You'd think the C-word, convenience, has no place in this recession. Convenience items — and convenience stores — are typically viewed as more expensive. The C-word smacks of excess and even laziness. Why go the easy route when you can be cooking at home to save money, right?
Not so fast. Convenience is getting a lot of play in SN stories lately, so clearly something is up.
First, new formats are rolling out with convenience front and center. Last week, for example, Giant-Carlisle launched a new convenience store concept called Giant to Go. The company's pitch is twofold: an emphasis on fresh items and quality along with savings from its Bonus Card loyalty program, tied to a gas discount initiative. This format, like some others before it, wisely targets fresh foods rather than competing only with the commodity grocery offerings of traditional c-stores. It's also on target by incorporating a strong value component to avoid leaving the impression of being pricey in the midst of a downturn.
Meanwhile, a number of stores are launching new layouts around convenience. Food Lion will be unveiling a new convenience/prepared-meal aisle in 17 stores that eschews the typical category approach in favor of grouping items by level of convenience, such as amount of time needed for preparation. In another effort, Giant Eagle has retooled an Express store to emphasize fresh prepared meals and grocery items that are most frequently purchased, with the fastest-turning items up front.
These new ventures show retailers are committed to experimenting with convenience, not just with the products for sale but also the in-store experience. The reality is that recession hasn't changed the time pressures on many customers. Shoppers avoiding restaurants are still looking for value-oriented ways of replicating that experience at home.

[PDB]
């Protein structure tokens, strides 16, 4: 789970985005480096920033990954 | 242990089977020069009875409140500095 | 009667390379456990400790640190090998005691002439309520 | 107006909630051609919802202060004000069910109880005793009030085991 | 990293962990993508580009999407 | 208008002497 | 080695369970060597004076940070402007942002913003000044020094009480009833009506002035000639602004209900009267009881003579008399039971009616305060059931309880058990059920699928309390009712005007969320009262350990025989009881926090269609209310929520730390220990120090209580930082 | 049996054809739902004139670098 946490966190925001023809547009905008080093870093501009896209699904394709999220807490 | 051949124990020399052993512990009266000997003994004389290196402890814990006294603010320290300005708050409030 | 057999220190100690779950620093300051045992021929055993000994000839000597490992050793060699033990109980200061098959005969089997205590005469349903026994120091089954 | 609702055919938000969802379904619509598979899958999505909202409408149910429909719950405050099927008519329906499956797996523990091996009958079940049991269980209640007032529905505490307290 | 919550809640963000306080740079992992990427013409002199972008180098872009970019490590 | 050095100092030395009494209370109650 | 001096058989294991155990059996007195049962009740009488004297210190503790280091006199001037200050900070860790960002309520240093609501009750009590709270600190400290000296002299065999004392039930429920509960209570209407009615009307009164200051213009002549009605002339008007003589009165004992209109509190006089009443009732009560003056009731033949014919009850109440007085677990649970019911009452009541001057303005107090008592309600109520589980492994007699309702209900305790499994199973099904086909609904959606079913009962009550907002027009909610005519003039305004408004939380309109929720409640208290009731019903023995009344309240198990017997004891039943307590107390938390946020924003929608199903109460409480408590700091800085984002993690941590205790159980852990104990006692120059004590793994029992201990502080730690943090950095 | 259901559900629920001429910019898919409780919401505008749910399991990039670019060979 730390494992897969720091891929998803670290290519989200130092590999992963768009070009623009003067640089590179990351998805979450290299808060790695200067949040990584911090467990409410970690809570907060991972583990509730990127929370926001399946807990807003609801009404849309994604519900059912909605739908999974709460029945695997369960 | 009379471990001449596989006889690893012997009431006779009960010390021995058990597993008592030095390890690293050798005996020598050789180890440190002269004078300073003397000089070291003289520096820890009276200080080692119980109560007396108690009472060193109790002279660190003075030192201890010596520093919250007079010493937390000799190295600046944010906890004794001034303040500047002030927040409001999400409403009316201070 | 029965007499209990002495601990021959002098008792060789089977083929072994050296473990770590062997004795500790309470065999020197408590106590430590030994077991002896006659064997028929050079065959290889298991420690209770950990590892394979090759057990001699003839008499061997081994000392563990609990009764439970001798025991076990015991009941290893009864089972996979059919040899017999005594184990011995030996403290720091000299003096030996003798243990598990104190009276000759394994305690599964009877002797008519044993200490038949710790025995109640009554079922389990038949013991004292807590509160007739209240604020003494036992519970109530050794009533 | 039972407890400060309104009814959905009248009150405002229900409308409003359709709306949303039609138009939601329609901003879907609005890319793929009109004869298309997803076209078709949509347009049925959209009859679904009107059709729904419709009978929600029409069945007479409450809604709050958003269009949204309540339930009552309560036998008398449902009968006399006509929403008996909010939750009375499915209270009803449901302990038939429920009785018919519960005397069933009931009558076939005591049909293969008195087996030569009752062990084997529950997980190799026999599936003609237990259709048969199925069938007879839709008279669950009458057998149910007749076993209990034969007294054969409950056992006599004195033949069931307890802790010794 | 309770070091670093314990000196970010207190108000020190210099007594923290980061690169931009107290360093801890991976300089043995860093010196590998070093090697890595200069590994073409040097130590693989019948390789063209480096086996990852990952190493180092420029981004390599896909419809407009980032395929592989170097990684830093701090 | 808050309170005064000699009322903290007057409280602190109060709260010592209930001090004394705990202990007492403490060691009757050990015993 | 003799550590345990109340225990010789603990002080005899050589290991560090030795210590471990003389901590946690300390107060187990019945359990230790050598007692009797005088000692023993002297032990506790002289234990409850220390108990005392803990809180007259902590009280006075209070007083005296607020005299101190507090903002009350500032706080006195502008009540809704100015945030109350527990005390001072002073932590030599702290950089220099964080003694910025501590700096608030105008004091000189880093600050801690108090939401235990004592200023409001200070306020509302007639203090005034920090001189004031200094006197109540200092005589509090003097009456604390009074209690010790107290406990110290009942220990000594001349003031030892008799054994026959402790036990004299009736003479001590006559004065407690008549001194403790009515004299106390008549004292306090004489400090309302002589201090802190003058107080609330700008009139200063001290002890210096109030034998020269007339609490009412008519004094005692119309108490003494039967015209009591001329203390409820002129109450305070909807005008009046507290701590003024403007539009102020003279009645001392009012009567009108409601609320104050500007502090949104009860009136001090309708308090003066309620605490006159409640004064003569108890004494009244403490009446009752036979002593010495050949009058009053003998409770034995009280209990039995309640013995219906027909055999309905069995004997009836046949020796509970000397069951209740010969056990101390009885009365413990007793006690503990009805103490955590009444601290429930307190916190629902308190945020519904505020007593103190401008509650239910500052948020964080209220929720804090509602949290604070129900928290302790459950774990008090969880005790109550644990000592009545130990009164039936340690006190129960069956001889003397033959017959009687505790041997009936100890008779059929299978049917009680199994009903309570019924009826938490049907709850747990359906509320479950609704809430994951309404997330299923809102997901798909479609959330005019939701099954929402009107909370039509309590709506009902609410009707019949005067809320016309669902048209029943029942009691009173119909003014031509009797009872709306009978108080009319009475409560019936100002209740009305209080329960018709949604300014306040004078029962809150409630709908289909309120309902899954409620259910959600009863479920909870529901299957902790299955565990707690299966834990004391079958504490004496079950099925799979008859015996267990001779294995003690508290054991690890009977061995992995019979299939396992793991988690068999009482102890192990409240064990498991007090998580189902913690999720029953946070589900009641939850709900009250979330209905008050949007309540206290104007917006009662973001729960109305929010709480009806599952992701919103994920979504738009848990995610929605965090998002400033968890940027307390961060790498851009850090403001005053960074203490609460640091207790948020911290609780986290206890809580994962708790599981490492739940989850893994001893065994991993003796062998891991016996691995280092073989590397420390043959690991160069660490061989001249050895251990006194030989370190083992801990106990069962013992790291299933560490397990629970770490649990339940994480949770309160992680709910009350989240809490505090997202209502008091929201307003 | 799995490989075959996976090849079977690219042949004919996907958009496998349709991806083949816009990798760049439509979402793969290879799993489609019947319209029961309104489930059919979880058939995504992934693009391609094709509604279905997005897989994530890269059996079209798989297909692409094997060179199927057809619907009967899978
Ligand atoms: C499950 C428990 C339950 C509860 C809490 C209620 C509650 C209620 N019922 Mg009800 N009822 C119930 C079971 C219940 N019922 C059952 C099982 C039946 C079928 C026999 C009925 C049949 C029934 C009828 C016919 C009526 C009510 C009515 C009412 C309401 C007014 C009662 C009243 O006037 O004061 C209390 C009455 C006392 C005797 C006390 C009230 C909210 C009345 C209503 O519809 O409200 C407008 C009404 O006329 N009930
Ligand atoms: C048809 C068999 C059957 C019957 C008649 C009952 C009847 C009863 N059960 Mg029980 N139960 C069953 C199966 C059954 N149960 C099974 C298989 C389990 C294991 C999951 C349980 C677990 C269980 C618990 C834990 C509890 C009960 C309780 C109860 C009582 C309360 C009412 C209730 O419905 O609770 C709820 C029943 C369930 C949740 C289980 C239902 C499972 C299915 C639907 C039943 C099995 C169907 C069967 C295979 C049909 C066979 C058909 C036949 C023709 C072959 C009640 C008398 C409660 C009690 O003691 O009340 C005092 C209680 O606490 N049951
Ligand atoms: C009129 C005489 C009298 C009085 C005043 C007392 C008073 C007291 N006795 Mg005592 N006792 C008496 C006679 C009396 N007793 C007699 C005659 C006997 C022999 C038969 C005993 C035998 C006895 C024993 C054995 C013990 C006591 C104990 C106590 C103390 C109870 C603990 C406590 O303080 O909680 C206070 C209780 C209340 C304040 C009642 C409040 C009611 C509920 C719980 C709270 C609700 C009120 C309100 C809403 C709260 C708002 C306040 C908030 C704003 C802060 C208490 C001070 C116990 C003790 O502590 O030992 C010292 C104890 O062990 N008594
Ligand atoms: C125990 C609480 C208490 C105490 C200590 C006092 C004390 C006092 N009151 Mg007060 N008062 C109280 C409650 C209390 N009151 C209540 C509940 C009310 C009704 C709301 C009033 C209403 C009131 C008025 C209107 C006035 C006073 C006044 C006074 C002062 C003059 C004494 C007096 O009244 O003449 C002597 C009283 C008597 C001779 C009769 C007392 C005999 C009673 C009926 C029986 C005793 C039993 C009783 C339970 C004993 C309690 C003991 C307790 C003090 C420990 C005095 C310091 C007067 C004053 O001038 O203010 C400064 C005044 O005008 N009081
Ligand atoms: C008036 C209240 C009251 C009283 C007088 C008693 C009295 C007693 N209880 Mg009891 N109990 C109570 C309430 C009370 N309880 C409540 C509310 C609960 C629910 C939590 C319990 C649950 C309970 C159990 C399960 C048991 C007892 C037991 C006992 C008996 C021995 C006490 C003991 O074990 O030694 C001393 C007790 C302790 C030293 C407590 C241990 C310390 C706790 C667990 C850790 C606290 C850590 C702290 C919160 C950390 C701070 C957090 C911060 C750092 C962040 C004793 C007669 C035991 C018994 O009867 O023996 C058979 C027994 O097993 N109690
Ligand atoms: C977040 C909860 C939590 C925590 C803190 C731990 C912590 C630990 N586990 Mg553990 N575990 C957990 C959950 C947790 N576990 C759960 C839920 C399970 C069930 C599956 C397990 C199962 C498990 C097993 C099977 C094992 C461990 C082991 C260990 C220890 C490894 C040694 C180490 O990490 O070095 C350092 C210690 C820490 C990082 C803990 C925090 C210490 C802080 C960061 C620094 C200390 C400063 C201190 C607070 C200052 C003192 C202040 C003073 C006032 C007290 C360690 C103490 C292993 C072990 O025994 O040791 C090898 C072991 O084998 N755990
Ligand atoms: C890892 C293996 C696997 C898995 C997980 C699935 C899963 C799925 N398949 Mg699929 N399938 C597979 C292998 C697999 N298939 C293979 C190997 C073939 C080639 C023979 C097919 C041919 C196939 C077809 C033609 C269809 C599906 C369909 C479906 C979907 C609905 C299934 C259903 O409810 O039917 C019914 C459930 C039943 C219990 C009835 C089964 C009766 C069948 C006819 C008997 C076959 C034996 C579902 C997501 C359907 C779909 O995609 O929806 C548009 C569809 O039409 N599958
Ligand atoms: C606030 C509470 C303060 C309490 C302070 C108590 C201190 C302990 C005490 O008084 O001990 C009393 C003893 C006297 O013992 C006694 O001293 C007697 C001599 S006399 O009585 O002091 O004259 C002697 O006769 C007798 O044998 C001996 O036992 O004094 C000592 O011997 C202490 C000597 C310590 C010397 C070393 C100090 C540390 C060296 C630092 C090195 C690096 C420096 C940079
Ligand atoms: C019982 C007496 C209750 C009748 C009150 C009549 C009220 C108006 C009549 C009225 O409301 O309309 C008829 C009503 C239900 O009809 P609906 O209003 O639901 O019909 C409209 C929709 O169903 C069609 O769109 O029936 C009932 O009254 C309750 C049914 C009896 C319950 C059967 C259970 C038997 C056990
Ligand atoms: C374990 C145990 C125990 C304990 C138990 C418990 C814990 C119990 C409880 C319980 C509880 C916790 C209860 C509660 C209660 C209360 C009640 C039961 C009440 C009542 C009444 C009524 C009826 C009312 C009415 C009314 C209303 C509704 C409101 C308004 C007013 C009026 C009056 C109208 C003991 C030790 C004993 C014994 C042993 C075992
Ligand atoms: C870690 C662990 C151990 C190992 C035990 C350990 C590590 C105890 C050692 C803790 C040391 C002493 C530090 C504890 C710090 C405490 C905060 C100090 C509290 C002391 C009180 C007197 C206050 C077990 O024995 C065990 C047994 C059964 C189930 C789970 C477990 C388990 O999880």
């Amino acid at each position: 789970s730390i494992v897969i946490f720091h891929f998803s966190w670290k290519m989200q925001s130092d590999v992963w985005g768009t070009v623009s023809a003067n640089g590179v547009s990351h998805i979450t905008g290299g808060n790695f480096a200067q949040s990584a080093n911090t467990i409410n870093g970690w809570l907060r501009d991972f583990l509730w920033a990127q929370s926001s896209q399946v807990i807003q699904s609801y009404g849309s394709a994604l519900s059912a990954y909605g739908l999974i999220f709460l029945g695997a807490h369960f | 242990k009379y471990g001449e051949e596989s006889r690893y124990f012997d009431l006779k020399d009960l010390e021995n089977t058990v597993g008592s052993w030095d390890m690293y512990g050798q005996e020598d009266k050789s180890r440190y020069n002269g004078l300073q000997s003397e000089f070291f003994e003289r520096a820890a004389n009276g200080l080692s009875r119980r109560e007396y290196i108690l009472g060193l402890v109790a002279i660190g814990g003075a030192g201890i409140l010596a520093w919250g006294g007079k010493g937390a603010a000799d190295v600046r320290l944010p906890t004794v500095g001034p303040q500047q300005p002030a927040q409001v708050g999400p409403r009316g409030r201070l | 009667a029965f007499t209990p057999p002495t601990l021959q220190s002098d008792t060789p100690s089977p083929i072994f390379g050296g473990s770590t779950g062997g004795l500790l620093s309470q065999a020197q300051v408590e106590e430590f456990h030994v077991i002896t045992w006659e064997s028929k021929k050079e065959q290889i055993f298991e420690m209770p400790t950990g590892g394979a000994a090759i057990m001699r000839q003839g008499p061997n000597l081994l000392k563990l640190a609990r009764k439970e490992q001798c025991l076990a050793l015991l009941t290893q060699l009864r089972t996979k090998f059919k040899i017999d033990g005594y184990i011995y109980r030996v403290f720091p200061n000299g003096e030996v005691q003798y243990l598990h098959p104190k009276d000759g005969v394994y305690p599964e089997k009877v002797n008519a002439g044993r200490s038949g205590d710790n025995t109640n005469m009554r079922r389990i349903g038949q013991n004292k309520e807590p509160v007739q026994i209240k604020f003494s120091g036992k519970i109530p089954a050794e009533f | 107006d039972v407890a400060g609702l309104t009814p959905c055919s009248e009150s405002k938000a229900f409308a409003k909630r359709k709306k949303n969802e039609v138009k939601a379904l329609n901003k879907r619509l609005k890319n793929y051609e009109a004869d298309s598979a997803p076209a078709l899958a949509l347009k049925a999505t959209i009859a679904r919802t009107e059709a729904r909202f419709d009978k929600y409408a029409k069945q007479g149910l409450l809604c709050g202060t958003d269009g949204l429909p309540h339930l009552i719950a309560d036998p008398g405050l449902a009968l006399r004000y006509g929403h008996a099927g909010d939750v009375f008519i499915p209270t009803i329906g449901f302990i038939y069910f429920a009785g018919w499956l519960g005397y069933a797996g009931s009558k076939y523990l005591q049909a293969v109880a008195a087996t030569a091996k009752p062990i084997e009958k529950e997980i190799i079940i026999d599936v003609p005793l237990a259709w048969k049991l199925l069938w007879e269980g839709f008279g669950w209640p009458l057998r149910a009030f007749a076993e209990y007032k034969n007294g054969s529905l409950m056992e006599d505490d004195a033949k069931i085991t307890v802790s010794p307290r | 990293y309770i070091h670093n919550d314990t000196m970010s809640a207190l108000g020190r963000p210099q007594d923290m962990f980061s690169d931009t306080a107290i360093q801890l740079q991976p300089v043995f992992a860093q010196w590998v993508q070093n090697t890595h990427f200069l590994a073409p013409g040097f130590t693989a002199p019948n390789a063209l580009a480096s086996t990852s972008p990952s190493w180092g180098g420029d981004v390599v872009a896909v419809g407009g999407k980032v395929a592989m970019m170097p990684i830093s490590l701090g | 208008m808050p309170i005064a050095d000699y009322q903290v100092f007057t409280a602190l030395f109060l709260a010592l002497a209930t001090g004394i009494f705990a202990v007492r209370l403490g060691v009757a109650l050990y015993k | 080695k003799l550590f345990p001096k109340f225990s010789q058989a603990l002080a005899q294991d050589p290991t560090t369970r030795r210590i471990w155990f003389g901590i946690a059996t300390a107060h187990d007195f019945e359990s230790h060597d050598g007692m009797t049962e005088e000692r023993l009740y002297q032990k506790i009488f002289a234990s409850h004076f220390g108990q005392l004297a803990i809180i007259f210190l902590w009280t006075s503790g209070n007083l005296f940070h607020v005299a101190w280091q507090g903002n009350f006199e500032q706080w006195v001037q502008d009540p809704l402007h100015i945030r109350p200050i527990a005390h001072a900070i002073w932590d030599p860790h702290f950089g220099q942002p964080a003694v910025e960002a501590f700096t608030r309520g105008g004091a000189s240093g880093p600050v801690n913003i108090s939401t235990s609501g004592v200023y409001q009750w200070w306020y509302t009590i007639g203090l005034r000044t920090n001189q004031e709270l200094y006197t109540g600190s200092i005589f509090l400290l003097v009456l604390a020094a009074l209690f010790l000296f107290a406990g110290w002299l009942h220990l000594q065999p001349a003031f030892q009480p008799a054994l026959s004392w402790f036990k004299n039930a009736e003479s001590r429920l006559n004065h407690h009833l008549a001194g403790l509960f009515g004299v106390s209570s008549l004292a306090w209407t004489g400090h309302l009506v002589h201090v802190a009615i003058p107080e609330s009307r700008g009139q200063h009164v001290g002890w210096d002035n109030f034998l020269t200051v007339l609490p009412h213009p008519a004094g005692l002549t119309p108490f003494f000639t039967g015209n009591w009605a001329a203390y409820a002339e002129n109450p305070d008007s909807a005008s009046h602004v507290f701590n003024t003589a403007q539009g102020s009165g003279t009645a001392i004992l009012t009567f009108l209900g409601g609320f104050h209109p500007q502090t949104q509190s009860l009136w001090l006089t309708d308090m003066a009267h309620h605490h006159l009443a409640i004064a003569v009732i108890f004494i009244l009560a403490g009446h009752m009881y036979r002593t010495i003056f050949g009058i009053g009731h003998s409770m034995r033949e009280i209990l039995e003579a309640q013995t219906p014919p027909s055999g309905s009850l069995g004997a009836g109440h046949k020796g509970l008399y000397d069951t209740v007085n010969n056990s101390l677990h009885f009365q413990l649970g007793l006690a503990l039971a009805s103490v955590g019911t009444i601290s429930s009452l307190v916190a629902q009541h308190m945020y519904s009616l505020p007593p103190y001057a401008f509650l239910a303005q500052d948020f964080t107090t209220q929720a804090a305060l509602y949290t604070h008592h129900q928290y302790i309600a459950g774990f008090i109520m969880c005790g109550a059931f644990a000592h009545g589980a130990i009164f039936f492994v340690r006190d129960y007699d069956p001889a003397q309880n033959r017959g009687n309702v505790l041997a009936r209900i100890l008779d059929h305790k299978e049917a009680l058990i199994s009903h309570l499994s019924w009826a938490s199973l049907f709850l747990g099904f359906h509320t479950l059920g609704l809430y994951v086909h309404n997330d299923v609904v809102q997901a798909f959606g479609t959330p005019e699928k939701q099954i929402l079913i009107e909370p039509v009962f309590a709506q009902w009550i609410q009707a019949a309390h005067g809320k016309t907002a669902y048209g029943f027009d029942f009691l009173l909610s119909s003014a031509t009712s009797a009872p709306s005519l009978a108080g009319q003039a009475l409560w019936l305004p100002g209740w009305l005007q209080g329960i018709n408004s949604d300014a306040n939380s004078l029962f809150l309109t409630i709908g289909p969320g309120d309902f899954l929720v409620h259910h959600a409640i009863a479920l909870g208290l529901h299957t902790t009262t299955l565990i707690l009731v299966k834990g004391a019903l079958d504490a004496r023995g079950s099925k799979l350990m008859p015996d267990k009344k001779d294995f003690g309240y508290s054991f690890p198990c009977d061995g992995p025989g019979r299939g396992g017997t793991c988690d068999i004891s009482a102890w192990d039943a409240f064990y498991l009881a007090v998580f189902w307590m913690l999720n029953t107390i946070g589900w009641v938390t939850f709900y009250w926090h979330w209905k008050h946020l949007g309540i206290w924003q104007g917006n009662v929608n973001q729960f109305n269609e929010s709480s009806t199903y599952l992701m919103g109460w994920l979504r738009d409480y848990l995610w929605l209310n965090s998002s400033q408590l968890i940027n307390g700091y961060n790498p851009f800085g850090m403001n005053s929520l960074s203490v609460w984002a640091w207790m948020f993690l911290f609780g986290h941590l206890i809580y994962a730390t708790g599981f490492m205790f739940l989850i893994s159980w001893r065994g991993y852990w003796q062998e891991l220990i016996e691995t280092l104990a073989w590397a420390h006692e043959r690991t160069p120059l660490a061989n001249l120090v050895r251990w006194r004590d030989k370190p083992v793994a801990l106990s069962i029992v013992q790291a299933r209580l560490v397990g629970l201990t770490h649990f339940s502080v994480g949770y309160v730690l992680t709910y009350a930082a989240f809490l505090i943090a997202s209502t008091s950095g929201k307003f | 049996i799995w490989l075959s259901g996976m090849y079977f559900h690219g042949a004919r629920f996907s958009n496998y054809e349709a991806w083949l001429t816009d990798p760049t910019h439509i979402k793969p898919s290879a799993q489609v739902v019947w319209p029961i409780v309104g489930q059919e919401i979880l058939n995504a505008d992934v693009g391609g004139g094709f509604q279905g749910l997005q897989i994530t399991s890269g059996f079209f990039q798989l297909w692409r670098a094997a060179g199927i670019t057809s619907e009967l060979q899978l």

Convenience is taking surprising turns for some food retailers. 7-Eleven, the c-store known for marketing smaller package sizes, is suddenly doing well with value-oriented bulk items, such as 18-packs of beer vs. six- or 12-packs. Meanwhile, food retailers are reporting that refrigerated, packaged side dishes is a growing convenience category, not because people are abandoning cooking, but because shoppers instead want to spend the bulk of their time preparing main dishes.
Mona Doyle, president of The Consumer Network, told me convenience has strong staying power and is being fueled by supermarkets that have become “superanteurs” (her coinage) by markedly improving their prepared-foods offerings.
One warning about convenience: It has to make sense for all parties to be successful. Last week we learned that Supervalu is discontinuing home delivery for online orders placed through Albertsons.com and Acmemarkets.com (click here to read the story), while maintaining in-store pickup in most markets. This is a reminder that convenience products or services rely on a critical mass of consumers and a solid business model for retailers.
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